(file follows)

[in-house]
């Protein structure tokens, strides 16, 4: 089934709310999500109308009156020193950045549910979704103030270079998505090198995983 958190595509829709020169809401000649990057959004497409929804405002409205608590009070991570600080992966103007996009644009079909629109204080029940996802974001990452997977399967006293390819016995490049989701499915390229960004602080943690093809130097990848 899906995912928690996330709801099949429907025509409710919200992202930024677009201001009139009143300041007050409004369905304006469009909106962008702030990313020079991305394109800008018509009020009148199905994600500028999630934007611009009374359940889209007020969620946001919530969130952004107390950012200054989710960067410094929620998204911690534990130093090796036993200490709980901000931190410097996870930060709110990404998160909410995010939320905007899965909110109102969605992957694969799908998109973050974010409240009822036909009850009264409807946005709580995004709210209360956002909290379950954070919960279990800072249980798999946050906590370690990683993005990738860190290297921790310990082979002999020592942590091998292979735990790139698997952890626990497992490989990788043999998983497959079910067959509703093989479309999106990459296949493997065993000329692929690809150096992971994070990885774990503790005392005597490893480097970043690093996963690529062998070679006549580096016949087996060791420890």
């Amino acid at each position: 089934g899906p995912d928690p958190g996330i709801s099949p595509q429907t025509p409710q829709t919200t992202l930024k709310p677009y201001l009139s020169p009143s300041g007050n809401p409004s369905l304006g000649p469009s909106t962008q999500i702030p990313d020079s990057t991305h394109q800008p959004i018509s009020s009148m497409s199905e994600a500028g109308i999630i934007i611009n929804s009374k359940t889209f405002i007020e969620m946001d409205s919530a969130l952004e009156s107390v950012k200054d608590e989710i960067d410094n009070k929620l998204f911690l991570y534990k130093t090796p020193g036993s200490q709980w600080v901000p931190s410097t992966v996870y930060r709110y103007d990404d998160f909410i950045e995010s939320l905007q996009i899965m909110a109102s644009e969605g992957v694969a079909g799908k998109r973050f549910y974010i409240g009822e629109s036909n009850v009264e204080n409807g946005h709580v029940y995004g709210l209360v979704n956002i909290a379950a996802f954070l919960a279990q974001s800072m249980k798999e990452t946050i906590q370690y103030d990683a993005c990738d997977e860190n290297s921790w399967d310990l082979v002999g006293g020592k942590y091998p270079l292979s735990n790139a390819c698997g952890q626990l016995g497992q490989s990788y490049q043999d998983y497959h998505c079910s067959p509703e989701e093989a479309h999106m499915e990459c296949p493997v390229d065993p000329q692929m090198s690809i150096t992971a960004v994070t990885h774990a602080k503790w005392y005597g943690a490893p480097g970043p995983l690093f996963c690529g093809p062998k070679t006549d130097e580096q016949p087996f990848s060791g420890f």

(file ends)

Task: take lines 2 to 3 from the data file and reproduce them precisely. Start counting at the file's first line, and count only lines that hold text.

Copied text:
């Protein structure tokens, strides 16, 4: 089934709310999500109308009156020193950045549910979704103030270079998505090198995983 958190595509829709020169809401000649990057959004497409929804405002409205608590009070991570600080992966103007996009644009079909629109204080029940996802974001990452997977399967006293390819016995490049989701499915390229960004602080943690093809130097990848 899906995912928690996330709801099949429907025509409710919200992202930024677009201001009139009143300041007050409004369905304006469009909106962008702030990313020079991305394109800008018509009020009148199905994600500028999630934007611009009374359940889209007020969620946001919530969130952004107390950012200054989710960067410094929620998204911690534990130093090796036993200490709980901000931190410097996870930060709110990404998160909410995010939320905007899965909110109102969605992957694969799908998109973050974010409240009822036909009850009264409807946005709580995004709210209360956002909290379950954070919960279990800072249980798999946050906590370690990683993005990738860190290297921790310990082979002999020592942590091998292979735990790139698997952890626990497992490989990788043999998983497959079910067959509703093989479309999106990459296949493997065993000329692929690809150096992971994070990885774990503790005392005597490893480097970043690093996963690529062998070679006549580096016949087996060791420890």
């Amino acid at each position: 089934g899906p995912d928690p958190g996330i709801s099949p595509q429907t025509p409710q829709t919200t992202l930024k709310p677009y201001l009139s020169p009143s300041g007050n809401p409004s369905l304006g000649p469009s909106t962008q999500i702030p990313d020079s990057t991305h394109q800008p959004i018509s009020s009148m497409s199905e994600a500028g109308i999630i934007i611009n929804s009374k359940t889209f405002i007020e969620m946001d409205s919530a969130l952004e009156s107390v950012k200054d608590e989710i960067d410094n009070k929620l998204f911690l991570y534990k130093t090796p020193g036993s200490q709980w600080v901000p931190s410097t992966v996870y930060r709110y103007d990404d998160f909410i950045e995010s939320l905007q996009i899965m909110a109102s644009e969605g992957v694969a079909g799908k998109r973050f549910y974010i409240g009822e629109s036909n009850v009264e204080n409807g946005h709580v029940y995004g709210l209360v979704n956002i909290a379950a996802f954070l919960a279990q974001s800072m249980k798999e990452t946050i906590q370690y103030d990683a993005c990738d997977e860190n290297s921790w399967d310990l082979v002999g006293g020592k942590y091998p270079l292979s735990n790139a390819c698997g952890q626990l016995g497992q490989s990788y490049q043999d998983y497959h998505c079910s067959p509703e989701e093989a479309h999106m499915e990459c296949p493997v390229d065993p000329q692929m090198s690809i150096t992971a960004v994070t990885h774990a602080k503790w005392y005597g943690a490893p480097g970043p995983l690093f996963c690529g093809p062998k070679t006549d130097e580096q016949p087996f990848s060791g420890f």